Orange Order display of dunderheadedness

Posted By: March 29, 2016

Fionnuala O’ Connor. Irish News (Belfast). Tuesday, March 29, 2016

President Michael D Higgins told the BBC with characteristic brio – in an acute historical overview – that “ethical sensitivity” marked the state commemoration of the Easter Rising.

Apart from Lurgan’s masked paraders, Ireland north and south marked the centenary these past couple of days with some effort to keep ceremonies dignified, and thoughtful.

Dissident republicans objected that Edward Carson had replaced sacred scenes on the Falls Road and were assured it was a temporary change to mark the moment and the next centenary, Ulster Volunteers alongside Irish Volunteers, Somme alongside Rising.

No such delicacy from the Orange Order, arch-guardian of unionist culture, which chose the run-up to Easter for a display of traditional dunderheadedness. Their website gives the title ‘Fairness and Fear’ to their “investigation of the treatment of Protestants in the NI Civil Service”. It includes 25 statements of grievance which the preface says, a bit pathetically, “were all written by the authors in their own words”.

The order collected these plus answers to Freedom of Information requests to the civil service, we are told, because of complaints from “members and their families” over “the past number of years”.

One consolation is that it took two years to produce this much, and there are no shocking facts to headline. The grievances, undated, frequently second-hand, are not all from members of the order, but collected through family and friends. It would be cheering to think that a wider trawl found many more people who said ‘ah come on now, stop trying to make something out of a few grousers’. Or perhaps even that it was long past time the order recognised that civil servants are no longer functionaries of an exclusively unionist state?

Mostly, the complaints are about working in the Department of Social Development. According to the preface they range from “allegations of outright discrimination…through to complaints about a prevailing Nationalist ethos”. But their essence was perfectly summed up by the Belfast Telegraph headline: “Mass cards, GAA talk, mention of child’s confirmation and ashes spark fear…”

Presumably intended to arouse sympathy, the Orange’s portrait instead revealed people offended by simply having to share a workplace with non-Protestants and non-unionists “open” about their otherness. The style is heavy on ‘I have heard stories…it seems to me…in my opinion…’. Fear of victimisation by Catholic colleagues, and managers, is repeatedly said to rule out making official complaints. Nobody is willing to be identified. Allegations are undated. “Throughout my career there has always been more Catholics than Protestants employed” is a typically broadbrush denunciation. One of the angriest statements midway through admits “I do not have any statistics to back this up…”

A ‘prevailing nationalist ethos’ turns out to mean “open discussion about Roman Catholic religion and associated sports such as GAA and camogie which Protestants rarely play, if at all”.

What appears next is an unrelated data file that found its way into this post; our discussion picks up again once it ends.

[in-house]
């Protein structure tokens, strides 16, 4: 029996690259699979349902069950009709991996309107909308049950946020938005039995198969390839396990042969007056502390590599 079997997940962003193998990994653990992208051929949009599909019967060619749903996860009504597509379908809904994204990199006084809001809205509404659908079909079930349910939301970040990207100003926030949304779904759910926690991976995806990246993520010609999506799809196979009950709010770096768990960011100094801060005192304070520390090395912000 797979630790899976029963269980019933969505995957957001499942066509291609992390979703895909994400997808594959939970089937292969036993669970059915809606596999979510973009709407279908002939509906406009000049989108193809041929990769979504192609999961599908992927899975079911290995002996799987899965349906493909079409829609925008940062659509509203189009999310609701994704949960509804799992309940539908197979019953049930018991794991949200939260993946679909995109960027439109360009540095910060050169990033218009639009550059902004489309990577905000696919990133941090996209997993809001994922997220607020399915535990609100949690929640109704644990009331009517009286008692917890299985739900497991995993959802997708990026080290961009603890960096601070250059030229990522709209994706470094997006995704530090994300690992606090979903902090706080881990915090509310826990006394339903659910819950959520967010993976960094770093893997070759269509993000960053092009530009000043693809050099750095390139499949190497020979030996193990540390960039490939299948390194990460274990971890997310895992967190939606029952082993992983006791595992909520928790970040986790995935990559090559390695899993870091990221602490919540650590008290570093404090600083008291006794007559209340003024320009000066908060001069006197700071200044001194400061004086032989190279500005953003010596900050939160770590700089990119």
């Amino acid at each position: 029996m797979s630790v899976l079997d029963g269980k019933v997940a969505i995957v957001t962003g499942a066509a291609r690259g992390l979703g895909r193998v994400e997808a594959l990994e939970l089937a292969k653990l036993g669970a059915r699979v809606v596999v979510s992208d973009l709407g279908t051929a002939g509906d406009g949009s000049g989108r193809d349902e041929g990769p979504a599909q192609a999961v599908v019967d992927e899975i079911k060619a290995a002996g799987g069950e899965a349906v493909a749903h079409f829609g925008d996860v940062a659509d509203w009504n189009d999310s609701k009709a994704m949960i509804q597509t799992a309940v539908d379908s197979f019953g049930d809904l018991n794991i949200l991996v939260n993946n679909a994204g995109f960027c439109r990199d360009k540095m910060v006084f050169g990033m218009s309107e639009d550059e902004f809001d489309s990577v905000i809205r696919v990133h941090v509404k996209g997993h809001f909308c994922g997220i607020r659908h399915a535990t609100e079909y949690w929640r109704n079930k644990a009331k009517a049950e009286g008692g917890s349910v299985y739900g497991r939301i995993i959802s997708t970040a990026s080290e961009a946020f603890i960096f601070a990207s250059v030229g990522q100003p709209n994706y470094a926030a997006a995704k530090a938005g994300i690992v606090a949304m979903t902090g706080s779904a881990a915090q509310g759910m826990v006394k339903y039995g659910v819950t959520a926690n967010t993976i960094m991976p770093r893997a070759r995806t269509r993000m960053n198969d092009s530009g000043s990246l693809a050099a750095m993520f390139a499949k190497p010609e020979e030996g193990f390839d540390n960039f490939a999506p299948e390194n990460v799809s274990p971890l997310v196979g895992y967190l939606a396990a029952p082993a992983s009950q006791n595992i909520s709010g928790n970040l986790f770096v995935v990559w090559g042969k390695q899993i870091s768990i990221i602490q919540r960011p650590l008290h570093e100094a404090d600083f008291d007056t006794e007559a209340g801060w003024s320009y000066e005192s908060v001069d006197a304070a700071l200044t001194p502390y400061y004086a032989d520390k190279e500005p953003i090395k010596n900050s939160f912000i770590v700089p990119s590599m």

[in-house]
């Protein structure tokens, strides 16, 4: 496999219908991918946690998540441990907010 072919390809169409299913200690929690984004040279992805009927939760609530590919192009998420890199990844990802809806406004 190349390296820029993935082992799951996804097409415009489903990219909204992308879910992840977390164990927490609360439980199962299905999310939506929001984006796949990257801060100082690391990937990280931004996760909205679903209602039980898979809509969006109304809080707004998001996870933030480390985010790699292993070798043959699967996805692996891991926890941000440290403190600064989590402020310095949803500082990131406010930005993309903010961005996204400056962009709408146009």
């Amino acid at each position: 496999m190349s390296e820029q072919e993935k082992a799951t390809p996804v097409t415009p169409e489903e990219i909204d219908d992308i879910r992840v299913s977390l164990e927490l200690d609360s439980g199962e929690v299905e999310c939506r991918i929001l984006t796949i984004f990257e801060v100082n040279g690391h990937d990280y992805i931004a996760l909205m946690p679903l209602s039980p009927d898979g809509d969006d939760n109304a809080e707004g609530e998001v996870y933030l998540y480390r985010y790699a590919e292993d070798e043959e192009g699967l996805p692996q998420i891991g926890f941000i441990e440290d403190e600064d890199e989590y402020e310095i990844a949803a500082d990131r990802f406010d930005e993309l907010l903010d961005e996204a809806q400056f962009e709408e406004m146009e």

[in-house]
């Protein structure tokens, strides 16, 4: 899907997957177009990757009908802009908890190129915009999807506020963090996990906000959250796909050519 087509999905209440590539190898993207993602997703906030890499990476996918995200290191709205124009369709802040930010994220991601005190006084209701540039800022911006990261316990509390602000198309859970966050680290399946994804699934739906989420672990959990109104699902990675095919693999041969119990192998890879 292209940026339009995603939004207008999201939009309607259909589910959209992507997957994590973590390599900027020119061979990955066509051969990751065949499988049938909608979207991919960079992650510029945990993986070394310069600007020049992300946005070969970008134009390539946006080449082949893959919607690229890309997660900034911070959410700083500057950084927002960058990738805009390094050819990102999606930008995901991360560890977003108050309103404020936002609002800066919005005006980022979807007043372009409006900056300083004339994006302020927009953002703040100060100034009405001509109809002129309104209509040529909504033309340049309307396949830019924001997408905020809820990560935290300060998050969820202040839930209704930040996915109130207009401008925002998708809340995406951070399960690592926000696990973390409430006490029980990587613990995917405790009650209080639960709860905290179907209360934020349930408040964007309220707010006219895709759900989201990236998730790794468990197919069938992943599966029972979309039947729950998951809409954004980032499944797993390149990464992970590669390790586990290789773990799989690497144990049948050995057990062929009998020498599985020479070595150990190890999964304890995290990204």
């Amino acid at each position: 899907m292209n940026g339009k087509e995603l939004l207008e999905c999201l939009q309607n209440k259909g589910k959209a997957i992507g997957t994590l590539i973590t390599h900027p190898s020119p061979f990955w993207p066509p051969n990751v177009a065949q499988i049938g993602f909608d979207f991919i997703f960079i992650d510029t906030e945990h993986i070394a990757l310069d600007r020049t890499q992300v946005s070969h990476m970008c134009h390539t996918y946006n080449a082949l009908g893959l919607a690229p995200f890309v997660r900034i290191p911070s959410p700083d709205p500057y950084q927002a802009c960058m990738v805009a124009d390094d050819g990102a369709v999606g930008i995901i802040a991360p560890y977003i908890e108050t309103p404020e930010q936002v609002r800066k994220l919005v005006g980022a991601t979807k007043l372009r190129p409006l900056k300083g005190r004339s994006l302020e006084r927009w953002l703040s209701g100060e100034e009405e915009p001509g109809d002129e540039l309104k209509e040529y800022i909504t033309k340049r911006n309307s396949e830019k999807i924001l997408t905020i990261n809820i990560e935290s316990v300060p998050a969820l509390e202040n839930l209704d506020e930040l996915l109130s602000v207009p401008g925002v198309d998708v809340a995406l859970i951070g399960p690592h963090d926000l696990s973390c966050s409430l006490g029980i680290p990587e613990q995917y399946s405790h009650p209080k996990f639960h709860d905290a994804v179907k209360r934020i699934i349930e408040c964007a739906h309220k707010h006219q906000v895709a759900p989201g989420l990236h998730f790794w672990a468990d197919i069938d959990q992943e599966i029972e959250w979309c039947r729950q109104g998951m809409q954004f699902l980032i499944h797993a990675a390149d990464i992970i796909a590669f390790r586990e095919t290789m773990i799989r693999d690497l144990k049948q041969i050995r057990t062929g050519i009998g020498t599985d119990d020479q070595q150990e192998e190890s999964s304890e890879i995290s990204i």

Objection to Caral Ní Chuilín’s Líofa programme was predictable. But ashes on foreheads, conversation in the office on Mondays about matches the day before are also deemed offensive and intimidating.

Under some Stephen Nolan pressure on air, Orange grand secretary Drew Nelson had the sense to say, contrary to the wording of the relevant grievance, that there was “nothing offensive in talking about a child’s confirmation”. But Orangemen did not feel they could go into work and talk about their parades at the weekend. “A cold house arises when the ethos of conversation becomes overwhelming emanating from one side of the community.”

The most striking figures the order claimed to have extracted from the civil service were that there would be an additional 300 Protestant civil servants if they were represented proportionately in the workforce, and that proportionately more Protestants than Catholics are taking redundancy.

Early fair employment investigations which showed up blatant imbalance in the Protestant-dominated civil service of the past were obstructed for long periods. It was a slow and shaming business, as in the story worldwide of attempts to change unfairness. Unionists practised discrimination, denied it existed, called complainers political agitators, tried to block investigation.

We don’t know the religion of our employees, employers said. Then they moved seamlessly to complaining about reform, insisting that Protestants, unionists, had become victims of practices they had painted as fiction.

Today’s Orange complainers are the last troops in a losing battle, baffled at how the world has turned, childlike in their lack of self-awareness about how their grievances sound. Their best friends should tell them. For unionist politicians that would be overdue revisionism, a massive step towards reconciliation, and ethically sensitive.